How to Use LinkedIn to Prepare for a Client Meeting
LinkedIn offers information about members that you can use to prepare for meetings. Say that your initial conversations with your prospects have gone well and you have been granted a meeting with a potential client to make your pitch. Whereas you may have already used LinkedIn to gain more information about the specific person, you can now turn to discovering details about the specific industry, the company, and the company’s potential response to your business pitch.
Here are ways to go about gathering information about the company:
Try to get an informational interview with someone at the target company, preferably with someone you know. Check your LinkedIn network to see whether you have a first- or second-degree contact at the company you’re planning to pitch to. Ask that person to spend some time with you for the purpose of gathering information about the company, and try to get some insights into company priorities and culture.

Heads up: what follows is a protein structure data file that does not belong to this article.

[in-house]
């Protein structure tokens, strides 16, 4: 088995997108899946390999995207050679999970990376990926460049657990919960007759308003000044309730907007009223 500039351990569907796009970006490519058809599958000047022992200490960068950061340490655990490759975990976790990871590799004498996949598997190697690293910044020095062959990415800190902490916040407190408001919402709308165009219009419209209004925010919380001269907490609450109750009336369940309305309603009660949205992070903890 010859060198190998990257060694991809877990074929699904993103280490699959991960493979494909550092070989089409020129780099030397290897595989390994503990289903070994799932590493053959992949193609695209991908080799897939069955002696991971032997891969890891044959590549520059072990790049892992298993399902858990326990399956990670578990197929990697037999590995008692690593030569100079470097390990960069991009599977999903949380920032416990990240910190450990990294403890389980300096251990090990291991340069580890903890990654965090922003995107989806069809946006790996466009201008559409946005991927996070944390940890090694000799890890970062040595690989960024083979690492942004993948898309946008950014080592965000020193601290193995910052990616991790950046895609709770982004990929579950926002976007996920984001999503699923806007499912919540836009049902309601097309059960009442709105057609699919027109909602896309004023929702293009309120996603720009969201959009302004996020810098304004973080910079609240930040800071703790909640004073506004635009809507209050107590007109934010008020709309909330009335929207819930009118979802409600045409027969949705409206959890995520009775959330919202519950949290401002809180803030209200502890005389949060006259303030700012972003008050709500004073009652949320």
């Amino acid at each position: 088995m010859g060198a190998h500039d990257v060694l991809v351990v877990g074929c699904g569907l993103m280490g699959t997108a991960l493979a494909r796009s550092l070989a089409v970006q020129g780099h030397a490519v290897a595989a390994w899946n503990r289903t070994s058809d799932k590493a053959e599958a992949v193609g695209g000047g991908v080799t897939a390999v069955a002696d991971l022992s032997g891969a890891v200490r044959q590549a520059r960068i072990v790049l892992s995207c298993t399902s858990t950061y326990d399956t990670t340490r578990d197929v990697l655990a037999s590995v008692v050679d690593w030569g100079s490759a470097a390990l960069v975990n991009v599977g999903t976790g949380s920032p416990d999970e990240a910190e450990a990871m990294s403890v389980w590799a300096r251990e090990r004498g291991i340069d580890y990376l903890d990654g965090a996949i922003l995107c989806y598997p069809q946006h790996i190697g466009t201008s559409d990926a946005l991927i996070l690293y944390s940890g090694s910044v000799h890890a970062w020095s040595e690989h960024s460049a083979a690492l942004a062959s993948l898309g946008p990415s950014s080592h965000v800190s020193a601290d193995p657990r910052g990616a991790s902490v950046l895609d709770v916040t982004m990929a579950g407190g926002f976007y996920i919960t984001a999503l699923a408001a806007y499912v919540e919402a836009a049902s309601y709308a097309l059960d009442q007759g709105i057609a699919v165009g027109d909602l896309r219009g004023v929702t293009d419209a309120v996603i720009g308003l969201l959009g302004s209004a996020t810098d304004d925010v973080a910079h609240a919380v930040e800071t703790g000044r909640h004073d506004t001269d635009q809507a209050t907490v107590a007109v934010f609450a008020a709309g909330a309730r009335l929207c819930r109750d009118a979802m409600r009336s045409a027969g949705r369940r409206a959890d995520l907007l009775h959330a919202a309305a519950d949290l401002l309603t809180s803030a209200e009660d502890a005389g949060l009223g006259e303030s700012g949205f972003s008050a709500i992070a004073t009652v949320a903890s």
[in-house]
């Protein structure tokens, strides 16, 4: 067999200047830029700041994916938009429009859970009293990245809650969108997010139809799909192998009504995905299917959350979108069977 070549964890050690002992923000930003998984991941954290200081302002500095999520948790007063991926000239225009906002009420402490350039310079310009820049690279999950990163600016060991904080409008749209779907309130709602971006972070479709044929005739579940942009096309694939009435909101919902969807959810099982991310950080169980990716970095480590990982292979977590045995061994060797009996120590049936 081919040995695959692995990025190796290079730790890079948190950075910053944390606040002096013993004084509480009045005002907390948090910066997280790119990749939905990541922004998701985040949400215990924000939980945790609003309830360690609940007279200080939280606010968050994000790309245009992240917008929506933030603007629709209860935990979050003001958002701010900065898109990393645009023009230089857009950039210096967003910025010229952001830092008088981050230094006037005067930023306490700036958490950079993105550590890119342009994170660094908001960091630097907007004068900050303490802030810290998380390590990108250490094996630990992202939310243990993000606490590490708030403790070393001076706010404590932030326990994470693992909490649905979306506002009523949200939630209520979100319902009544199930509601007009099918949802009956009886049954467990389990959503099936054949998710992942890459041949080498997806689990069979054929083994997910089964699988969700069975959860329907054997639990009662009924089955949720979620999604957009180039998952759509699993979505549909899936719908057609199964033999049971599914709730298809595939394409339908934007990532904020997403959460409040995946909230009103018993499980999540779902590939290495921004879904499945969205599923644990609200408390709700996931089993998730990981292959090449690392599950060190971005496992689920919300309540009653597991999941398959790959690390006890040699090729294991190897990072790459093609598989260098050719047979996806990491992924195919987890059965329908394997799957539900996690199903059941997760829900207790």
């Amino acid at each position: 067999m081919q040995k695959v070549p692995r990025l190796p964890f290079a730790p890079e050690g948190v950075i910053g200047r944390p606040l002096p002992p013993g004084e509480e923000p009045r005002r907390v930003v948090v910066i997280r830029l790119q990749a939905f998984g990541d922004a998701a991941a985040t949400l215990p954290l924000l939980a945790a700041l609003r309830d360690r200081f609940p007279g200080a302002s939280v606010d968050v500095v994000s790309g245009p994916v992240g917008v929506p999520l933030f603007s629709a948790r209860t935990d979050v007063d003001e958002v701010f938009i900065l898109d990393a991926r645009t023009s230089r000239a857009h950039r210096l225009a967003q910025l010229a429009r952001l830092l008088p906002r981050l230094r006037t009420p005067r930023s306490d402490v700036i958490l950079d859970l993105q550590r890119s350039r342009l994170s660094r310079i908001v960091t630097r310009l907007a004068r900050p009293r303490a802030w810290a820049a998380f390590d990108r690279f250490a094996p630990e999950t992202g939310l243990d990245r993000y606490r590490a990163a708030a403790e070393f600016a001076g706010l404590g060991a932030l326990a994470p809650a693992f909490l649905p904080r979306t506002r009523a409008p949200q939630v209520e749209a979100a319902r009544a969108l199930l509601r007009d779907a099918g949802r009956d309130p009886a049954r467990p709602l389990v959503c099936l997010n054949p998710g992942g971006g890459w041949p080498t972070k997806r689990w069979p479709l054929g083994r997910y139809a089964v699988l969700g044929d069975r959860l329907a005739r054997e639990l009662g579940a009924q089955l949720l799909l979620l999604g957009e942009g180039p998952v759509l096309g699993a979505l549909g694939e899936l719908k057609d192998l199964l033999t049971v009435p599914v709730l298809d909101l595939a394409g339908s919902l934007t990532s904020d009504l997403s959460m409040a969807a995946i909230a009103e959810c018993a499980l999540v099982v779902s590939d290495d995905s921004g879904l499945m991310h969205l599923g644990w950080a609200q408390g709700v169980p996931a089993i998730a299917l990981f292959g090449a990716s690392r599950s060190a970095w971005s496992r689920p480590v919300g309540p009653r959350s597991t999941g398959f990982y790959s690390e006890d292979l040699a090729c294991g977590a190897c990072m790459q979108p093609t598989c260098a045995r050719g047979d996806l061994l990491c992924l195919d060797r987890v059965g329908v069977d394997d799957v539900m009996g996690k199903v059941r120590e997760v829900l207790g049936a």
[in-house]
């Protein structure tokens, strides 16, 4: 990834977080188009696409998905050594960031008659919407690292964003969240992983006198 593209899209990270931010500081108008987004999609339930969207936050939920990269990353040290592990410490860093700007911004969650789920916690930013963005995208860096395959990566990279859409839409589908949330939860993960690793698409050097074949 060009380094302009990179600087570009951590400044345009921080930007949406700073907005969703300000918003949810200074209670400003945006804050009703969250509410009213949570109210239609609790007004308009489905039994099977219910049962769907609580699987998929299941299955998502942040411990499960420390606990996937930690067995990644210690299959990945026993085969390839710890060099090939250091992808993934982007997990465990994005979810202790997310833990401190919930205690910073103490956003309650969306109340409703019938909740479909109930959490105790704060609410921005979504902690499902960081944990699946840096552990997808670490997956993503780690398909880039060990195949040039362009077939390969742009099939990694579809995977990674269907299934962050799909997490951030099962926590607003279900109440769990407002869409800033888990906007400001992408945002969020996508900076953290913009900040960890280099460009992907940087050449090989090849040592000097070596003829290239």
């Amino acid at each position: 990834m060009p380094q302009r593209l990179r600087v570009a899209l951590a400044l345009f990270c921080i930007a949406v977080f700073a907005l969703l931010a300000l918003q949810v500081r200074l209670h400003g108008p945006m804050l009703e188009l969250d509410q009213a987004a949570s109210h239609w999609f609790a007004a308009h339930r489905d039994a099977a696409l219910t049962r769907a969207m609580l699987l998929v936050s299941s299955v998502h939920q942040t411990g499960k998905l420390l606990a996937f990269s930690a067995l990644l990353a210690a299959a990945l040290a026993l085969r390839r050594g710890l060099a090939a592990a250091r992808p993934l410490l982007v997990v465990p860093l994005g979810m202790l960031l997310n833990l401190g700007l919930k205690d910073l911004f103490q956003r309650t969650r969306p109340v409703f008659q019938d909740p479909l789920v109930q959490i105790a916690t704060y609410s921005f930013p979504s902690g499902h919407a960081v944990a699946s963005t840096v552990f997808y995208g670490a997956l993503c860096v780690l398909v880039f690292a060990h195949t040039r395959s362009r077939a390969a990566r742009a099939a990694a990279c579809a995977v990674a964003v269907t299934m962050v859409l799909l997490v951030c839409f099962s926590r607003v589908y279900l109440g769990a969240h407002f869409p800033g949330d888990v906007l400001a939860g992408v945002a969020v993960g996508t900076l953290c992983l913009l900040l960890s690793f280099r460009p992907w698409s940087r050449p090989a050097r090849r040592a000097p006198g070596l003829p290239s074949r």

Also see what you can learn about the company’s top motivation in purchasing decisions — what priorities or issues the company considers before buying something from a vendor.
Visit the LinkedIn Company Profile page to review all the recent company activities. When you look at the Company Profile page, you see sections such as New Hires, Recent Tweets, or Recent Blog Posts. Peruse these sections before your meeting with your potential buyer to find out who has been promoted or hired, the key statistics of that company, open job listings at the company, and even the most popular profiles of employees at that company.
By doing so, you’ll have more background information and therefore more confidence. Also, this type of knowledge helps you identify interests or commonalities to enhance your sense of connection with your buyer.
Use LinkedIn Answers to get advice from the community at large or your network. Search LinkedIn Answers to see whether other people have already asked questions about your target company, or to find out how to approach companies in your industry. If you don’t find anything directly related to what you’re searching for, you can pose a question yourself and see what recommendations you get from other LinkedIn members.
All these efforts are meant only to prepare you and get you closer to your prospect or target company so that you can make your pitch. Obviously, to complete the sale, you still need to have a compelling product, pitch, and offer for this company. Have all that ready before you approach your prospect.